Recipe for Stew/Melancholy

It is autumn, and we are purging and nesting and steeling ourselves for the onslaught of the holidays and the grinding tedium of the coming winter. And in the midst of it all, we continue apace slogging through wedding stuffs. It is a time to make oneself very busy, and to ignore the gathering shadows.

An overwhelming season, all in all. Besides the planning and nesting, there is also going to work and keeping ourselves afloat and all of the other workaday nonsense that makes up the vast majority of human existence. We all deal with it, and we all have our own ways of working out our anxieties in the little bits of off time that we’re granted. Sometimes, we work out. Sometimes, we sit and read in the big comfortable chair by the window. Sometimes, we drink. And on occasion, we take those little bits of flexible time and press them together and if we are lucky, those spare bits of time form a full day of free time. We concocted one of these free days over last weekend, and went up into the mountains. At a particularly crowded orchard, we bought apples and sweet potatoes. Quite a bit of both. A comical amount, some might say. And, unwilling to admit that maybe I made a mistake in buying so many apples and sweet potatoes, I have instead decided to focus my energies on how to best go about using up this abundance.

I have eaten apples with bleu cheese and cut up with other fruit. I have baked a couple of sweet potatoes. I have made sweet potato fries. I made a large apple-sweet potato bake, and will be eating it for some time. Probably on my own.

I will also be giving away applesauce at some point.

And then, stretching perhaps, I came up with this recipe for beef stew, using apples and sweet potatoes. It’s very good, and it kept me busy for a number of hours in the kitchen when I otherwise could have been working or stressing out about all of the things in my life that make me uncomfortable. I share this recipe now with you, dear reader.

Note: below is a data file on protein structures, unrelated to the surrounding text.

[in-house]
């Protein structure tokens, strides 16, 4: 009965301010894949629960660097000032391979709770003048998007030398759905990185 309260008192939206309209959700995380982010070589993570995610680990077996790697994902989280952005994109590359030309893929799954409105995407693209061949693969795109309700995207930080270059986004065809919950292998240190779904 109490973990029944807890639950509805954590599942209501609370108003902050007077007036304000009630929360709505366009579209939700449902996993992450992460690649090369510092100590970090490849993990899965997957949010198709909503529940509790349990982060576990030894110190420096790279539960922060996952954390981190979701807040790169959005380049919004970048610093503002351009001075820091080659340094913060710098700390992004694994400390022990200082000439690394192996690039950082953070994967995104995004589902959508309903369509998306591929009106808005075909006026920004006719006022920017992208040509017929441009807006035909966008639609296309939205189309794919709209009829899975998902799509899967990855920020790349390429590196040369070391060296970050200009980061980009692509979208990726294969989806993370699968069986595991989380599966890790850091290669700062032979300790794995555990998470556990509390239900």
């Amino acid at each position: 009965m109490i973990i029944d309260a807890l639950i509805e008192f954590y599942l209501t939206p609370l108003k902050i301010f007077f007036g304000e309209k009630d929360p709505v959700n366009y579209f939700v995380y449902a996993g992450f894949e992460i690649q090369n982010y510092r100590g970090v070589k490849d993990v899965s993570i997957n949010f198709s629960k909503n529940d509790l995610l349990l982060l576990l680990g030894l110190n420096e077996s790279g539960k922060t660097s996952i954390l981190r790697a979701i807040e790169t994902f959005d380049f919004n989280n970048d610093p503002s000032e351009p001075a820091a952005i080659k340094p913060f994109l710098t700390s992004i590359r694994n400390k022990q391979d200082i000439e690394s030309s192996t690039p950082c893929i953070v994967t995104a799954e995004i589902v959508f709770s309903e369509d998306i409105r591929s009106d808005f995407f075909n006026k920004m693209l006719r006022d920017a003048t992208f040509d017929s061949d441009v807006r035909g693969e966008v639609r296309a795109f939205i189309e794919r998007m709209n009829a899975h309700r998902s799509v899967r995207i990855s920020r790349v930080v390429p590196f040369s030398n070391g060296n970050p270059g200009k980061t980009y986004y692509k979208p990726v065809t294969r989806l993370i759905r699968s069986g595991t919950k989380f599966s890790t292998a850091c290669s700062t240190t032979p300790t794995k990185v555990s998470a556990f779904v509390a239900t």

2 pounds cubed beef stew meat

4 carrots, cut into one inch pieces

3 large sweet potatoes, peeled and cubed

2 onions, chopped

1 bulb garlic, minced

1 Granny Smith apple, chopped

4 cups beef stock

1/2 cup red wine plus remainder of bottle to stabilize self after long day

1 tsp Turmeric

1/2 tsp Ginger

1 sprig rosemary

1/2 tsp cinnamon

1 tsp smoked paprika

Black Pepper to taste

1/2 tsp white Pepper

2 tsp corn starch

Cooking oil

You should probably start with a pot. I’ve got a Creuset, which is a very nice dutch oven that was gifted to me for Christmas one year (I could never have afforded it on my own.) Any will do, though. Seriously. Heat up a little bit of oil in the bottom of the pot. Throw the beef in to brown. Season it with salt and pepper. This will keep you busy for a few minutes. Open the bottle of wine at some point while the meat is cooking. Pour a little in a glass, and call Amy into the kitchen if she’s within earshot.  If she shows up, offer her some. If she doesn’t, you’ll just have to do this alone. Sprinkle the flour over the meat once its browned.

At this point, you’ll want to add in the onions and garlic. Some people are prudes about garlic. They’ll say “a whole bulb? That seems like overkill.” And you’ll say, under your breath, or maybe just inside of your own head, “fuck you.” And you’ll be in the right. It’s a whole bulb. It will make your house smell. It will ward off the emotional vampires. The ones with opinions about your cooking. This is also probably the time you’ll want to toss in the turmeric and cinnamon and paprika and ginger and rosemary. So you can toast the spices. For some reason. Sip some wine. This shouldn’t be stressful.